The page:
Safety Corner

Why Report an Injury

by Brad Bradish, Manager, Injury Risk Management for SRG

My friends know I’m in health and safety and the question I hear the most is ‘why do I have to report every little injury?’ Why does the company need to know about a cut, bruise or even that pain in my arm? My friends always say, ‘what does it matter to the company, they never fix anything.’

Well, could the reason the company doesn’t do anything be due to the fact that they don’t know?

Injury tracking and monitoring are key for any health and safety manager, as they give management proof to show that certain protective gear/operating procedures are not working. Change in a company doesn’t just happen because people wish for it. It needs to have facts that show something is wrong. If management sees a lot of injuries or incidents from a certain area, that area will be reviewed. If nothing is reported, then management deems everything to be working properly.

Legislation and law also play an important part. By law, employers must report any incident that required outside first aid, caused an employee to miss a shift, or included modifying the job or task. Failure to report leads to a fine. This is especially important in the staffing industry where the employer is different from the client.

Usually when one of my friends will ask me, ‘why is any of that important to me?’, here is the example I give:

Infections – a single steel splinter can lead to tetanus, which can lead to death in rare circumstances. Depending on the chemicals in the workplace a staph infection is also likely. This can all be avoided by reporting what happened and making sure to seek medical attention.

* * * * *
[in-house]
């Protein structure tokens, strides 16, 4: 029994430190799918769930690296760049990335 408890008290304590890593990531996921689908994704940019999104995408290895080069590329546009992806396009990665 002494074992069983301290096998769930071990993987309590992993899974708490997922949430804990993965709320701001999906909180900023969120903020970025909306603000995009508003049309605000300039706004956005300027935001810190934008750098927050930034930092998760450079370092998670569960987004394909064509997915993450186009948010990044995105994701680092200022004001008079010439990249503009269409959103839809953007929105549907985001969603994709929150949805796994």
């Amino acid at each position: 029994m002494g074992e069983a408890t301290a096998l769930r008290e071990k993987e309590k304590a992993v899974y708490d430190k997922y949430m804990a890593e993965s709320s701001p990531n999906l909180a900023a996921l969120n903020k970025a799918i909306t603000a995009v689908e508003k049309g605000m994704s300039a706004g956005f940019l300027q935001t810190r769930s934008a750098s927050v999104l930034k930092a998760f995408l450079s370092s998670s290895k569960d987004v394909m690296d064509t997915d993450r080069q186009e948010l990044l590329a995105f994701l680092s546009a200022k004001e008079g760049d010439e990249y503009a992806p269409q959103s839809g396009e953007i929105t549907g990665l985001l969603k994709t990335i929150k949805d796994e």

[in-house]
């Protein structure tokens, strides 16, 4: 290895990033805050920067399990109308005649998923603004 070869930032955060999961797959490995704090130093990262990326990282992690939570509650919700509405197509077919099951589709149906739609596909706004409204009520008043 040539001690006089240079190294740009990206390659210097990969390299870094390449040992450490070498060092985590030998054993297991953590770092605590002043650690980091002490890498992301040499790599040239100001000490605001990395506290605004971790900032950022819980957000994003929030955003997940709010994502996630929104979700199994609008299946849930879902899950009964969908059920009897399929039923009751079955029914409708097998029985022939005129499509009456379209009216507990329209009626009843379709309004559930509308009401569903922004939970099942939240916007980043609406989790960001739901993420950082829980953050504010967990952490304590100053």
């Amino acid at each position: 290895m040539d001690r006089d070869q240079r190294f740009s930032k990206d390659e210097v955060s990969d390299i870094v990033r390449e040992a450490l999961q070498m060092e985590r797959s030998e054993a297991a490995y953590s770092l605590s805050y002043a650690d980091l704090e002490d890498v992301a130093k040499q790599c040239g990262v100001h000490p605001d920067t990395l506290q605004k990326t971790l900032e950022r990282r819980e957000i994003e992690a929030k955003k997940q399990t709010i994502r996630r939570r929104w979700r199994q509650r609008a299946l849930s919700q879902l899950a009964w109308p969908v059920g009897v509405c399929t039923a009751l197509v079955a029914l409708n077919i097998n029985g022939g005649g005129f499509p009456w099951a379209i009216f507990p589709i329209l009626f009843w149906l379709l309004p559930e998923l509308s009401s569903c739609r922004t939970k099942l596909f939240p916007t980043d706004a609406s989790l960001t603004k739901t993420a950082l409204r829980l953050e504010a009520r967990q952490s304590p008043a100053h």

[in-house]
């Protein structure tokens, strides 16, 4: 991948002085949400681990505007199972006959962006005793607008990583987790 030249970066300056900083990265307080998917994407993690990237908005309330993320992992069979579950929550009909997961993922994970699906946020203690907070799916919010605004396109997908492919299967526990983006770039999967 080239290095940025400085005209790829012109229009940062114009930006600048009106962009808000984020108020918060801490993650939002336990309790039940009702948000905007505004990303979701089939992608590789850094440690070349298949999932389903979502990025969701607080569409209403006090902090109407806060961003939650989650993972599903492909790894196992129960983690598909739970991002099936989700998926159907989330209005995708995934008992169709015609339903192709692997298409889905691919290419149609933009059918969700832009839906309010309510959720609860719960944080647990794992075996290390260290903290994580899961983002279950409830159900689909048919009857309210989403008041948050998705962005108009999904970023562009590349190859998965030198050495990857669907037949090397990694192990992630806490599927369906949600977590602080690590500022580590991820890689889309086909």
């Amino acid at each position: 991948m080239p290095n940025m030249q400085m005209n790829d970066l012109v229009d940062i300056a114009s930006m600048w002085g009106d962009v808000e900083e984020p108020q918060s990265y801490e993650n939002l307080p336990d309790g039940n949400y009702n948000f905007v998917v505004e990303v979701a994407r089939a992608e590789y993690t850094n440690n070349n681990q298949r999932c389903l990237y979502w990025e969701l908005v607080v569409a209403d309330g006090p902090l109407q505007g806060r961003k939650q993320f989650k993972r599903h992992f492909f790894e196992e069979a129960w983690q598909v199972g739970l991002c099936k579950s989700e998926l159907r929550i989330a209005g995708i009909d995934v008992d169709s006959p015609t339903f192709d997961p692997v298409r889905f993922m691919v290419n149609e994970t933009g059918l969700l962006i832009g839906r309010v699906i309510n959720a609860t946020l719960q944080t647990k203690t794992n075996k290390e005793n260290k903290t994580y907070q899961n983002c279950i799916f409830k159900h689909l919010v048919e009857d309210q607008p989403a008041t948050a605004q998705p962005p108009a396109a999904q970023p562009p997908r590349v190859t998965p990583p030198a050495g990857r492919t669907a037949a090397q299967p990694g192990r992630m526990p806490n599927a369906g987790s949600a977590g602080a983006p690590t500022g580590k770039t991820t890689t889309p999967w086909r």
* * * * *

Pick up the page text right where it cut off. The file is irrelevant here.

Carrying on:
My biggest worry though, is the times when something unusual happens, but nothing is reported. A concrete company that I used to work for made an error when casting large parking garage supports. The employees didn’t want to tell the supervisor of the mistake and instead proceeded to grind each casting down 2 inches. There were 40 pieces, and each piece was 40 feet long and 8 feet wide. They grinded by hand, with no face masks. The exposure to grinding concrete leads to an irreversible lung disease. These employees were unaware they were even exposed to a dangerous situation until the supervisor learned of the mistake and their actions. They had been grinding for 2 weeks. They are now all on permanent 6 month doctor visits to monitor their lungs.

Remember to report all injuries no matter how small they seem. You never know what the outcome will be, so it’s best to protect yourself.

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